If it is your wish that your children shall have the cabin to enjoy after your passing, it is essential that you put together a framework that can accomplish your goal and may even strengthen your family’s relationships rather than destroy them.
A cabin trust for Minnesota cabin owners is a new approach to a very old question. How do we keep the family cabin in the family?
While the idea of using a trust as a common estate planning tool is not new, the “bells and whistles” of the Minnesota Cabin Trust make it a new approach.
In the past, when I spoke to clients about passing their assets to their children, the question always arose “what about the cabin?”
Well, the answer before the Cabin Trust was to tell them that the cabin was like the family home, or stocks or bonds. In other words, it was simply another family asset and therefore, the children can decide to keep it, sell it, have one or two kids keep it and pay the other kids off with other estate assets.
However, this was an unsatisfactory answer most of the time because the cabin is not just another asset to the family. It is in many instances, the most precious family asset. The cabin is the family’s Kennebunkport! Not always in net worth, but more due to family memories.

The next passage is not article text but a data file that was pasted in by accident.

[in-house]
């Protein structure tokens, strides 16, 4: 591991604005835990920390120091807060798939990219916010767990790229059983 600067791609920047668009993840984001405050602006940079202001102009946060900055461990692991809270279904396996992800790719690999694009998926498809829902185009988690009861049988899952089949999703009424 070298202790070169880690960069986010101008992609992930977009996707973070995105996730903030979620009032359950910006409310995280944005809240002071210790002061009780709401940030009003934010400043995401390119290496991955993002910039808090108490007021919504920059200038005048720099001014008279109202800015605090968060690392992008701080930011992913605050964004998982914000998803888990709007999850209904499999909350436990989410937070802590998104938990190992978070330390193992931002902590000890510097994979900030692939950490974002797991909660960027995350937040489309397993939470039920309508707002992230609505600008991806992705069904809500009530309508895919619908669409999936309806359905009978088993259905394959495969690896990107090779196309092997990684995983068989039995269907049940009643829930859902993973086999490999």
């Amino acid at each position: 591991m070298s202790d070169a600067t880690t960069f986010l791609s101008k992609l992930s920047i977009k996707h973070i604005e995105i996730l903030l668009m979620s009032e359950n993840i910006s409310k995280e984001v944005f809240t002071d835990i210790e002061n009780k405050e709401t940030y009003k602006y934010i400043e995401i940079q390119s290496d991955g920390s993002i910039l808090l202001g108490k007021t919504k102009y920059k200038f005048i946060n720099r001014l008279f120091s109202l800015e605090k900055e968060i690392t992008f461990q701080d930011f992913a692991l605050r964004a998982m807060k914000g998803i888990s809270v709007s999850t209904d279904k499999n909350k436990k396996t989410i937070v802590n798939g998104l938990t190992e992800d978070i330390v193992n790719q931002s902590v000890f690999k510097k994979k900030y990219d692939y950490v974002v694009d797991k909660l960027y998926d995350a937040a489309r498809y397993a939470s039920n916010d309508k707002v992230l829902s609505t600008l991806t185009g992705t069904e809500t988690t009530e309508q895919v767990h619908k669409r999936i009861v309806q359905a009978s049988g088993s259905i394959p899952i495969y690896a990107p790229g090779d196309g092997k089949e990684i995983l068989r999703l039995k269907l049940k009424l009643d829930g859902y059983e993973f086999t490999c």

Therefore, this is the one asset that the parents do not want the kids to liquidate and then divide up the cash. They want the cabin to continue as a family asset where their kids can continue to enjoy it with their own kids.
However, the problem lies in the fact that the kids have very different lives and expectations of the cabin’s use and often there are disagreements about selling the cabin. Even if they decide to keep the cabin, many disagreements arise over its, use, expenses, taxes etc.
All too often the cabin becomes a nightmare for the kids rather than a precious shared family asset. A cabin destroys family relationships that often never get repaired.
Therefore, the Cabin Trust helps lay out the parameters of use, equity, taxes expenses etc. If the cabin is held in a trust, the trust will have detailed rules regarding every aspect you can think of.
When properly drafted, it can continue on as a family asset and because everyone involved understands their role and responsibility so there is nothing to fight about it. It is all in the trust.
If you want a trusted expert in Minnesota cabin trusts to create your family’s “cabin constitution,” give Joel Mullen a call at 952-921-2444 or fill out the contact form and save your family cabin for future generations!
For immediate release:
New Cabin Trust keeps Minnesota kids from fighting over the family cabin when parents are gone…